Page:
10 lessons from my first book crit – By @DaisyBard

The Dean bigadminjobs | January 25, 2017

Posted in Blog, Front, Keep

Daisy Bard

By Daisy Bard

 

10 lessons from my first book crit

Today, I was lucky enough to have a crit at MullenLowe with Bronwyn Sweeney, a senior copywriter that Arthur and I met last term. (Thank you Bronwyn!) Here are the most important lessons I took away. 

  1. Don’t worry too much about layout. It’s not portfolio day yet. They’re interested in the ideas.
  2. Get out as early as possible for opinions. Even if the work is shoddy (and it is), they’ve offered to help you and that’s what the session is.
  3. Ask what they’d kill straight off the bat. There are some ideas worth expanding and exploring. The upshot is, some deserve to die. And you should know which sooner rather than later.
  4. Be prepared for a panel. Sometimes someone will bring a young creative team with them, so there may be more of them than there are of you. Don’t freak out. That makes you lucky to have even more input.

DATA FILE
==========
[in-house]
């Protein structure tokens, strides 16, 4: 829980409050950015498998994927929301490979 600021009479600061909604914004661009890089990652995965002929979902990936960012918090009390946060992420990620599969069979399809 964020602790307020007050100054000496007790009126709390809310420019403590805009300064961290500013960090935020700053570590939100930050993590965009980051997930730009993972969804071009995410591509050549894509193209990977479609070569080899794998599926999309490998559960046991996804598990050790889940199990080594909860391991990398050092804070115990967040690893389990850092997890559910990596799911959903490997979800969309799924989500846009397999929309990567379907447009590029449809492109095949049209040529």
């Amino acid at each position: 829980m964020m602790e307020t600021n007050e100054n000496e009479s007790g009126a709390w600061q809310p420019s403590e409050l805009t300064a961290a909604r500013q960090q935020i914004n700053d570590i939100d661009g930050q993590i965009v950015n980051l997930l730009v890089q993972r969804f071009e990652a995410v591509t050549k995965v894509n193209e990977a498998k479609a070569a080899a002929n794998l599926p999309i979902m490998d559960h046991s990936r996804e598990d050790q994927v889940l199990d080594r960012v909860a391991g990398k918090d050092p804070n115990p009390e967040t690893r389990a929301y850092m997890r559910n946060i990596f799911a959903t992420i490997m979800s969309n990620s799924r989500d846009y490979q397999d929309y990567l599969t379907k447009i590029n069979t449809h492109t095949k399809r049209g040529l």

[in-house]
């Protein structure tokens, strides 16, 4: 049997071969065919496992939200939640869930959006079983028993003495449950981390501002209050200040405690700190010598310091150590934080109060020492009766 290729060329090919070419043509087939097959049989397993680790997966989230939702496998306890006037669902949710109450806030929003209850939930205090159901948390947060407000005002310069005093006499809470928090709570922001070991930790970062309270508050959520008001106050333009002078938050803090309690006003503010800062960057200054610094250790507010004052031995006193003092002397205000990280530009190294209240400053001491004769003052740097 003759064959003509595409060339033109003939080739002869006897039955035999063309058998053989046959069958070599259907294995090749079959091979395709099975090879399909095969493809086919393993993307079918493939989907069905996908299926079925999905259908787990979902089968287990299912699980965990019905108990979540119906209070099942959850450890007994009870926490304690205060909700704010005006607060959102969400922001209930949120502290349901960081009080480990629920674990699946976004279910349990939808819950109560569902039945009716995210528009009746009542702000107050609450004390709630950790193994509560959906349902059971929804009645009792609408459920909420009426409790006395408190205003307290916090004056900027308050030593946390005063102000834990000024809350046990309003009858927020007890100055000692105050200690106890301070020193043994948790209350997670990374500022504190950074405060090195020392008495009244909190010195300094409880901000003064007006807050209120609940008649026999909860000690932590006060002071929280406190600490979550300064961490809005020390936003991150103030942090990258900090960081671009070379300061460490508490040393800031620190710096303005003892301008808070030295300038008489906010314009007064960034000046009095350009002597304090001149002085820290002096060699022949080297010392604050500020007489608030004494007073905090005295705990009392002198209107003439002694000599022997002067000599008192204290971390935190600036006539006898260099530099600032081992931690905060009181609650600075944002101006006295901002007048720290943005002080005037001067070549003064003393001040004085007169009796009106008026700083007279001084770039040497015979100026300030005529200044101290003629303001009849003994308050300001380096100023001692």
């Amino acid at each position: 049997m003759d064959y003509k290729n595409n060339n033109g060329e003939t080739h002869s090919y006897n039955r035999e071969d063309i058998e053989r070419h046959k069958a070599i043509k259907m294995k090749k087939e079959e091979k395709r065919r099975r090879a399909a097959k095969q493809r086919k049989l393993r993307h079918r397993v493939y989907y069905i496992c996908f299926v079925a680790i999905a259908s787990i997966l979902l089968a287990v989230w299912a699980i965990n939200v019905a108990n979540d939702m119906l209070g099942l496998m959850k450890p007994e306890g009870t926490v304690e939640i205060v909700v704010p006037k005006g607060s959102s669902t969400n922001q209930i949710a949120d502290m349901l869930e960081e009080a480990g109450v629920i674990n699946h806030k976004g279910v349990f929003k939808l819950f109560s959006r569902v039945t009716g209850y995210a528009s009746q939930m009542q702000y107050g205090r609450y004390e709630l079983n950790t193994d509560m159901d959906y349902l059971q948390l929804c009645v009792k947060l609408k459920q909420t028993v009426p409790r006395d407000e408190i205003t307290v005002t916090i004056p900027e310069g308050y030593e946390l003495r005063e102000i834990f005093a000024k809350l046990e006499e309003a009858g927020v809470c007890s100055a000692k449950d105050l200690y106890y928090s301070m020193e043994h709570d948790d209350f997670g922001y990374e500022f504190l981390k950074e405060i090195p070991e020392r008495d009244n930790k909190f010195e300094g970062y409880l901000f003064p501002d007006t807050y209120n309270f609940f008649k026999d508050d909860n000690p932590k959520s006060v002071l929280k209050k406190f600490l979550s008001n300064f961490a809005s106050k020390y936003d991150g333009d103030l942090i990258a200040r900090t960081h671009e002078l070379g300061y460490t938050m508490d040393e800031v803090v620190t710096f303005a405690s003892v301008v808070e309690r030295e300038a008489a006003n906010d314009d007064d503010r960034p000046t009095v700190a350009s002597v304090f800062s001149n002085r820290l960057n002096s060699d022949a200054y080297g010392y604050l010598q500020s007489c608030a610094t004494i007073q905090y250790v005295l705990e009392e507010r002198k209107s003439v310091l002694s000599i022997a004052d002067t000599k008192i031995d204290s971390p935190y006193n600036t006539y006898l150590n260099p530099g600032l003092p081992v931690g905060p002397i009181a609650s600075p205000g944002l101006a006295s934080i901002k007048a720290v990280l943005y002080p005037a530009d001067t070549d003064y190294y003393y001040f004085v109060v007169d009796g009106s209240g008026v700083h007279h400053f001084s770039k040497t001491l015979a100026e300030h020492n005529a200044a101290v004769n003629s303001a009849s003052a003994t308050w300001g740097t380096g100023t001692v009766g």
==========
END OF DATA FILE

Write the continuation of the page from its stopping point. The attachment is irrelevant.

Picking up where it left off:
5. Don’t seek praise, seek criticism. Having said that, if they praise an idea, take it further, try more lines, experiment with layout and keep it in your book for the next one. 
  6. Take notes. This should be a no-brainer, but they’ve been kind enough to give you their time and advice, so show you’re listening and learning. And write the notes up later for yourself or put them in a handy scab like this. 
  7. Don’t let insecurity get the better of you. We were told to follow the advice that we agreed with and not to do something that felt wrong to us. We’re speaking to a lot of brilliant creatives but ultimately it’s our brains that will be going into the book, and our brains that agencies will be buying.
  8. Manners maketh man. Be polite, not just because the person you’re speaking to may be hiring you in a year but because coming across as rude doesn’t make you or anyone else feel good. It also doesn’t achieve anything. 
  9. Have a glass of water. If you’re nervous or have the tendency to babble, you’ll want that bad boy by your side. 
  10. Shit can be great. The worse your work is, the more of an opportunity there is to improve. Grab it.